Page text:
Britain needs a state investment bank

November 14, 2012 1:49 pm

Nick Tott was right when he said in a report for the Labour Party earlier this year that there is a strong case for a British Investment Bank (BIB). Its remit should be to tackle two long-standing problems faced by the British economy: a tendency to invest less in infrastructure than comparable countries and a shortage of financing, particularly long-term financing, for small and medium-sized businesses.

There should be no doubt that these problems are real ones. Measures of international competitiveness, such as those compiled by the World Economic Forum, consistently show the UK’s infrastructure is one of its weak points. And the difficulties small businesses face when trying to get finance was highlighted as long ago as the 1930s (in the Macmillan Report). Their persistence also suggests that new ideas are needed to solve them. A BIB would represent one such new approach.

Vince Cable is setting up a ‘British Business Bank’, but this is only a down-payment towards a real British Investment Bank. It will have a one-off capital injection of £1 billion, which might at the most lead to an additional lending of £10 billion to small and medium-sized businesses. This is small beer in an economy of £1.5 trillion.  Given the fiscal constraints imposed by the Chancellor, the Business Secretary probably feels he has done well to get even £1 billion of funding. But this represents a missed opportunity. In an IPPR report published earlier this year, my former colleague David Nash and I argue that a state bank should be much more ambitious in scope.

We suggested the Bank should have an initial capital injection of £40 billion, spread over four years. (£10 billion a year is a little less than the amount the Coalition has cut public capital expenditure by in the current spending round.) If, like the Nordic Investment Bank and the European Investment Bank, the BIB was allowed to raise £2.50 on the financial markets – largely by issuing bonds – for every £1 of capital, it would have a balance sheet of £140 billion after four years.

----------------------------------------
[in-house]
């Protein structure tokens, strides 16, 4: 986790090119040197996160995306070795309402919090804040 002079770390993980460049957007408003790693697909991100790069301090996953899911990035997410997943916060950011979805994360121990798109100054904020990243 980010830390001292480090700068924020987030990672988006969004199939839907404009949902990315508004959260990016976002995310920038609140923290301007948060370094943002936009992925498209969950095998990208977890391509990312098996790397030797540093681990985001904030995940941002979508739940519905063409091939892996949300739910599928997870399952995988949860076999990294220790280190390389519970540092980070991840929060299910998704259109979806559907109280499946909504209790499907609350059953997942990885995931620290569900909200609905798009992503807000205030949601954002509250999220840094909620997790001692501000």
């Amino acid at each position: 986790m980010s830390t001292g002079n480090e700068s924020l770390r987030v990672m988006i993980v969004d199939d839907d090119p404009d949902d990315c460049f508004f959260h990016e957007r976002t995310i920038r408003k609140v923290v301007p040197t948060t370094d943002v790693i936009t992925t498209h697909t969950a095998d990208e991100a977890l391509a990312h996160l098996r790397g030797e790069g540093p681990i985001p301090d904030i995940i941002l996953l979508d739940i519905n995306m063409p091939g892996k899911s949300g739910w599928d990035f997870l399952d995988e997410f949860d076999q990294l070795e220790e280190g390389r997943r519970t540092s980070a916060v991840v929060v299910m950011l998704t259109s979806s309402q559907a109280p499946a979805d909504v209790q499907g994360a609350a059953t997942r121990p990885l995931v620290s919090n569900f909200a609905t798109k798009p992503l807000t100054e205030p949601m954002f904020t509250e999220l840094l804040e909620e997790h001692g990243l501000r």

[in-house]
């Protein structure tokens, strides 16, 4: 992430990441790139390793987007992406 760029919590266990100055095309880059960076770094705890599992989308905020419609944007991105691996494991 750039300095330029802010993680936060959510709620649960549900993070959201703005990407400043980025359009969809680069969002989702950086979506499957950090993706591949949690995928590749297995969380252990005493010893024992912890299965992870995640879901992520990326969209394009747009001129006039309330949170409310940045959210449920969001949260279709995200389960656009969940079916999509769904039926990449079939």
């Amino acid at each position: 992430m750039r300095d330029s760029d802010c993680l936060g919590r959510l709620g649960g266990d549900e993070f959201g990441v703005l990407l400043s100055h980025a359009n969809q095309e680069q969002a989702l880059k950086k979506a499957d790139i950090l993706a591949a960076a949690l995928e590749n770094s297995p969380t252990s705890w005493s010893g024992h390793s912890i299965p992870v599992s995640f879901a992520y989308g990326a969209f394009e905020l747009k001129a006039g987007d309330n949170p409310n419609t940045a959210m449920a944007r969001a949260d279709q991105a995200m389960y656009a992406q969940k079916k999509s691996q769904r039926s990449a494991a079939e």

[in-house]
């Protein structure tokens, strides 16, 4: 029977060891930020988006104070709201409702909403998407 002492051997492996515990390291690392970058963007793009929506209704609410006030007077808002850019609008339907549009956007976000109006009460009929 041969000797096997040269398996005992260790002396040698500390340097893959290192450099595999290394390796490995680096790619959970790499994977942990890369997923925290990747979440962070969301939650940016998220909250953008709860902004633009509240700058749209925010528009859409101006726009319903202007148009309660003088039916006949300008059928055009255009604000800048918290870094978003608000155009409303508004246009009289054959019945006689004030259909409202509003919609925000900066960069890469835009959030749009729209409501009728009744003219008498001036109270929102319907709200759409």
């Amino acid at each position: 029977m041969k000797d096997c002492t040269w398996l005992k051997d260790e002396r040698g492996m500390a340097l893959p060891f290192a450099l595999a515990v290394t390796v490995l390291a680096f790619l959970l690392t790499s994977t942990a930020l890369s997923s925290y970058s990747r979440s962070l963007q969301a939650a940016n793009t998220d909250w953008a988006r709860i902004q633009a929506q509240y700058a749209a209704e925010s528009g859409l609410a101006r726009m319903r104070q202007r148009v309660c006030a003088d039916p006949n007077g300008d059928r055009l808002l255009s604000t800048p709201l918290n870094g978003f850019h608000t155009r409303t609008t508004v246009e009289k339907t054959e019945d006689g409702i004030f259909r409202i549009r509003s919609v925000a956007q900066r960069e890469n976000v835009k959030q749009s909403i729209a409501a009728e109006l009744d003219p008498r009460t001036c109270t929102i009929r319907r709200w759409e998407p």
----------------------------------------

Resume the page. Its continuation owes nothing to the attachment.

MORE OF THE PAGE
This should be enough to make a difference to the UK economy. £140 billion is around 9% of UK GDP – and roughly one-third the size of the European Investment Bank’s balance sheet. Depending on the demand for funds, more might be needed eventually, but this would represent a good start.

The BIB should be 100% state-owned. It would be profit-making – though not necessarily profit-maximising – but it would not pay a dividend. Profits would be ploughed back into the Bank to allow it to further increase its lending.

The governance structure of the BIB should establish a clear dividing line between the role of government and the activities of bankers. Government ministers would approve the annual accounts, assess the performance of the BIB against its broad objectives of increasing lending for infrastructure projects and to SMEs and discuss any changes to its high-level mandate. It might also choose to require that a proportion of lending is directed, for example, to further the UK’s move to a low-carbon economy. Banking decisions – which projects to lend to and which not – would be the preserve of bankers.

The BIB would need to secure EU state aid approval. While this would not be easy, those who argue there is no point in even developing the idea of a BIB because it would be shot down by Brussels are wrong. The state aid rules are not written in stone. They are designed to prevent governments giving companies in their countries an unfair advantage, not to be a barrier to growth – or to an institution that would support growth.